China: Trump’s insults fuel rivalry

Trump and Xi Jinping, June, 2019, at the G20 Japan Summit in Osaka, Japan (Creative Commons)

Donald Trump’s latest outburst against China over the origins of the coronavirus does not come as a surprise. As deaths from the disease and mass unemployment continue to mount and the US economy faces its worst-ever recession, the president’s ratings have been falling.

It is neither the first nor the last time that the president lashes out at the US’ greatest geopolitical and economic rival. Partly this has reflected the growing antagonism and clash of interests between the US and China. But this is an election year in the US and China is a useful scapegoat for the vast problems the country faces and for Trump to counter Democratic claims that he is soft on Xi Jinping, the Chinese leader.

Xi Jinping does not face the test of an election but the vast, ‘turbo-charged’ economy has gone into reverse and anger has accumulated against him, not least for the criminal suppression of news about the outbreak in Wuhan and the bungled handling of the emergency.

It is reckoned that five million people left Wuhan in the two weeks after the ‘discovery’ of the deadly disease and when the clampdown came it was enforced with deadly brutality. So-called whistle-blowers – scientists and others who have told the truth – have been disgraced, punished or disappeared. But the ‘netizens’ have not held back with their complaints about the handling of the crisis and ordinary citizens of Wuhan have told foreign journalists about their woes, knowing full well how the state security services watch and pounce on the slightest opposition. Many who lost loved ones are trying to sue the government have faced repression and clashes with state forces have taken place as the lock-down has been eased.


Now, even as news has spread of a new outbreak of covid 19 near the northern border with Russia, the Chinese economy is being pushed back into action. Workers are back in the vast factories and the small workshops, whether they like it or not. Where there is discontent, there will be rumblings of revolt. China has experienced in recent years hundreds of thousands of incidents of small-scale but angry protests as well as important strikes.

The Chinese ruling layer has long feared a movement from below which can start on any number of discontents and it moves quickly to try to crush any questioning of its rule. The common suffering experienced during the Covid 19 crisis, the privations and misery inflicted on their everyday lives, will have pushed China’s vast army of workers to try and draw conclusions – about their bosses and about their government.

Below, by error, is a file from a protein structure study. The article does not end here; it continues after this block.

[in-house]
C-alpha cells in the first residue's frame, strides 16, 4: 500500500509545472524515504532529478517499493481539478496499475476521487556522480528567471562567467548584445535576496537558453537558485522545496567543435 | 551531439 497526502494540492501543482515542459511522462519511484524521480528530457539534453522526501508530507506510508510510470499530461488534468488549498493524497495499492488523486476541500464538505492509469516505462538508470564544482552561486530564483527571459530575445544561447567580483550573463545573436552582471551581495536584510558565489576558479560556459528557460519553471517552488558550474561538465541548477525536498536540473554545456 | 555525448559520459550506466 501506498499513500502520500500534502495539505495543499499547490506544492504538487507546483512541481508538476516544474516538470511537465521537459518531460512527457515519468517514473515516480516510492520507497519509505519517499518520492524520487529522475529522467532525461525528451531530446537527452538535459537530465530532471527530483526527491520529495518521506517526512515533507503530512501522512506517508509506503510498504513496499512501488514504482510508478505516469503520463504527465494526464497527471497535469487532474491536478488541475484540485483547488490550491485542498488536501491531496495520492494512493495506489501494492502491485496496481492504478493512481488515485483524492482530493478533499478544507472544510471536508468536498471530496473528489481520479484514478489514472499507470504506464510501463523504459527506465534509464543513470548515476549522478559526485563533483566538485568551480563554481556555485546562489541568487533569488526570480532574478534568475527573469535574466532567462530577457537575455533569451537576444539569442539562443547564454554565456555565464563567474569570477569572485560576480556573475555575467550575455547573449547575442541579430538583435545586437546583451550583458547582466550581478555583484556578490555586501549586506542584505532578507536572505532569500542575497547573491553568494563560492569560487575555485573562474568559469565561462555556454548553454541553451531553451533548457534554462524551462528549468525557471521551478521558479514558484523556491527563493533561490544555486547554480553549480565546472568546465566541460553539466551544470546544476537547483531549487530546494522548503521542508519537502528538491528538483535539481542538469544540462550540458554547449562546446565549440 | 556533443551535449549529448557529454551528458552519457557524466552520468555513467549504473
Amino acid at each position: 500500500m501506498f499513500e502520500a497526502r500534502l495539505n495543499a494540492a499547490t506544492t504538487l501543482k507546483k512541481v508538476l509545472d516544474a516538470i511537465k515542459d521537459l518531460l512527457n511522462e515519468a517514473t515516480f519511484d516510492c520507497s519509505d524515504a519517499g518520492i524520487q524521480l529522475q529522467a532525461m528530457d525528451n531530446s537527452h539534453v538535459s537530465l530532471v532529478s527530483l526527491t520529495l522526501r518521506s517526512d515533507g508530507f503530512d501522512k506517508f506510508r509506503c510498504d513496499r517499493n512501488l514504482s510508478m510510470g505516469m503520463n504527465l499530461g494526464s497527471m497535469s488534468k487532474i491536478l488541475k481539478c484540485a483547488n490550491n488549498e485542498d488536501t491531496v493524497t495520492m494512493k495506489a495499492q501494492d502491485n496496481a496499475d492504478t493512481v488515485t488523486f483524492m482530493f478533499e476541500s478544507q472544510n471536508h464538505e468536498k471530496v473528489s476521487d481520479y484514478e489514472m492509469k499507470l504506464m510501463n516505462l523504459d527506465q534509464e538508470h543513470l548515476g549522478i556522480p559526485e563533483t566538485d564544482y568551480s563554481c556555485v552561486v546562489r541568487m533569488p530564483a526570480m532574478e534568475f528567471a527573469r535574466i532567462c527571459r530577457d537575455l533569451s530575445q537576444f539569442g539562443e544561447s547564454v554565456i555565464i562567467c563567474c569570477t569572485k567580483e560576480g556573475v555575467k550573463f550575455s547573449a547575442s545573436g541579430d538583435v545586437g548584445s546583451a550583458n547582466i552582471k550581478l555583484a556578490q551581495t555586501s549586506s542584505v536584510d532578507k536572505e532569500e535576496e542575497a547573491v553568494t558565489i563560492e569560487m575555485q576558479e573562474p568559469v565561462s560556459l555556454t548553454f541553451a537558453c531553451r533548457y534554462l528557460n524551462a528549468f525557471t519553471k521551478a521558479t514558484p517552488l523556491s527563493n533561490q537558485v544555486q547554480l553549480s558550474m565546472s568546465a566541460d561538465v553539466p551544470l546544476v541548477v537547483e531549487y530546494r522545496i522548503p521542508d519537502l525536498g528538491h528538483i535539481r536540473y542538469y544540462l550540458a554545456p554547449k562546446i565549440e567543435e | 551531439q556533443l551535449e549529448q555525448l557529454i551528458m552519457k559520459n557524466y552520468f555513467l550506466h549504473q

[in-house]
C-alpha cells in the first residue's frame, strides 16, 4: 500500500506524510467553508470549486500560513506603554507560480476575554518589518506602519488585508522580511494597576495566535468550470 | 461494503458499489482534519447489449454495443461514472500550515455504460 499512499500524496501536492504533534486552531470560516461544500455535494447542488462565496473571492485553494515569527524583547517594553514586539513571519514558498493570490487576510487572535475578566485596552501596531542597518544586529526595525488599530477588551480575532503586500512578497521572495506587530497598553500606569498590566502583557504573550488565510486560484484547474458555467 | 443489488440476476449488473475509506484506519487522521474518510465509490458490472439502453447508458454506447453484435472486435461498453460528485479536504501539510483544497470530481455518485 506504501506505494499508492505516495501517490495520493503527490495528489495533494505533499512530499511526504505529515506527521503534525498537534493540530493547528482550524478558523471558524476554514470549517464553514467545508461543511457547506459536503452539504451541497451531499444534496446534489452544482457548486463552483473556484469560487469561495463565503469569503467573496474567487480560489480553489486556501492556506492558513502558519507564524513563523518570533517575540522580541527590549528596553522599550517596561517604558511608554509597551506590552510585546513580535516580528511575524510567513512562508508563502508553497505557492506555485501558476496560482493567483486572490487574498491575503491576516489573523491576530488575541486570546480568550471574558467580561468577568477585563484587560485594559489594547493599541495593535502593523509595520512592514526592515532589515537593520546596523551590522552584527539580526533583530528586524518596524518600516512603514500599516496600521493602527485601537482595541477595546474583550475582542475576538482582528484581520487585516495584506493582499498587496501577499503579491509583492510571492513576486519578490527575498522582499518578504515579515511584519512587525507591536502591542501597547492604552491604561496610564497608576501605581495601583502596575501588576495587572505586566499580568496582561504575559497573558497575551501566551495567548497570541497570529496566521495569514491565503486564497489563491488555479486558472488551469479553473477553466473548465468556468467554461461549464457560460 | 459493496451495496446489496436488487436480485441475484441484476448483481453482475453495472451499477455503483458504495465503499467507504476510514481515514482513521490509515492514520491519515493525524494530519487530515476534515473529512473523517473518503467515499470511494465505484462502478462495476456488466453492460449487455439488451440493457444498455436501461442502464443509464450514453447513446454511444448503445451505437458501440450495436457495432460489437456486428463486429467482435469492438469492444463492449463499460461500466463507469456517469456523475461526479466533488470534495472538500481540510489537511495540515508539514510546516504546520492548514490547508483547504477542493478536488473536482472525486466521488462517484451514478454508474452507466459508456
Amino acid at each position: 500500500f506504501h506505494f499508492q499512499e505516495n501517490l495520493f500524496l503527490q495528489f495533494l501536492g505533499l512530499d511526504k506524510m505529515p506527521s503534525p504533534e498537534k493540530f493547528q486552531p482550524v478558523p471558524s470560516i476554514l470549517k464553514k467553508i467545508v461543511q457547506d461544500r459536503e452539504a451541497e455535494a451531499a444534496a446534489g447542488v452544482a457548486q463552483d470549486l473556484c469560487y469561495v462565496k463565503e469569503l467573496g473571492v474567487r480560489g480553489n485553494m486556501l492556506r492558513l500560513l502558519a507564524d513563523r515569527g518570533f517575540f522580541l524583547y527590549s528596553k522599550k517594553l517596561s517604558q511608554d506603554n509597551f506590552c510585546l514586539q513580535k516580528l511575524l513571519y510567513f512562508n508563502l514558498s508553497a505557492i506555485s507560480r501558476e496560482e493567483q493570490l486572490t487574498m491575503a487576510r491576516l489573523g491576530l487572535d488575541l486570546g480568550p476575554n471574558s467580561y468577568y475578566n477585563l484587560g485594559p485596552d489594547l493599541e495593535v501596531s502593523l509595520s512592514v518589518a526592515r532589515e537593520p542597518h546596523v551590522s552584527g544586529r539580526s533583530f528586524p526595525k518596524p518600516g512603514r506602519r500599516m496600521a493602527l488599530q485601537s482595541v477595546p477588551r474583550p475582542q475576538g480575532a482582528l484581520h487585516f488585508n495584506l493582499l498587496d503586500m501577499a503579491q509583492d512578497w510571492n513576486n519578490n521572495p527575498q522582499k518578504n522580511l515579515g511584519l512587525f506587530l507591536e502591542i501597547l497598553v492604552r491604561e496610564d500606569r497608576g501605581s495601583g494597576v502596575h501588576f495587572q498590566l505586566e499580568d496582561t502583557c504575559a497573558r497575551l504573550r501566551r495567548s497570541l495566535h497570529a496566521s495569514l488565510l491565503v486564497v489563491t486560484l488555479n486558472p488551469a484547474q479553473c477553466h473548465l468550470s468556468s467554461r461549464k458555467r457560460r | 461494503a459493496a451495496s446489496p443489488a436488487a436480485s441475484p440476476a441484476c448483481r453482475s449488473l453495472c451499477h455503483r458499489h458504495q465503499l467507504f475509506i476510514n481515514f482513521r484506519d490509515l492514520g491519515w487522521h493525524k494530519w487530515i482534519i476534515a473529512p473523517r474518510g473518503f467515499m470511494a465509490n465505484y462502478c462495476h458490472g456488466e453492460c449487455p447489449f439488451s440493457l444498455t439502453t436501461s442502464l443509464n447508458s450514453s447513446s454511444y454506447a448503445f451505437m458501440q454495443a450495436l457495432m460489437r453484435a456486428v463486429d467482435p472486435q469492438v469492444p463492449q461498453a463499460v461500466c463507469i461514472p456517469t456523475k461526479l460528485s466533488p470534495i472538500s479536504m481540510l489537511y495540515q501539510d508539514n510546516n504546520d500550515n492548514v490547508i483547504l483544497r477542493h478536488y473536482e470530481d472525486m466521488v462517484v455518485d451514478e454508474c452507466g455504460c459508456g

The National People’s Congress of the ruling so-called Communist Party is due to meet on 22 May. About 3,000 members from across the vast country would assemble, read prepared speeches and unanimously agree on proposals handed down by the ruling ‘Politburo Standing Committee’, and, really, the ‘No 1’ – Xi Jinping.

Xi calls himself a ‘communist’, but, like all those in his ‘kept’ government, who have become billionaires with super-yachts and bulging bank accounts around the world and send their offspring to elite private schools in Europe or the US, he hangs on to the name of the party which once represented the fight for a classless society. In this way, they attempt to ‘justify’ their rule and sow confusion as to what socialism and communism actually are.

The Chinese government continues to honour the leader of the revolution against imperialist powers, of more than 70 years ago, Mao Tse Tung. This was, indeed, after the coming to power of a communist government in Russia in October 1917, the second greatest event in history. It was a huge defeat for imperialism and colonialism, inspiring movements in British, French and Portuguese empires. But from the beginning, while sweeping away landlordism and capitalism, the rule of the CCP leaders was modelled on that of Stalin – a nationalised economy run from the top with no element of genuine democratic control.


There were decades under Mao’s ‘leadership’ of disastrous zig-zags that saw deadly conflict and mass famine with estimated millions of deaths. By the early 1980s, a grouping within the ruling elite around Deng Xiaoping began moves to allow the rebirth of capitalism in China. This led, over time, to a fundamental change in the nature of society in China, not without further battles and bloodshed, including the horrific massacre by the regime of workers and youth in Tiananmen Square in 1989.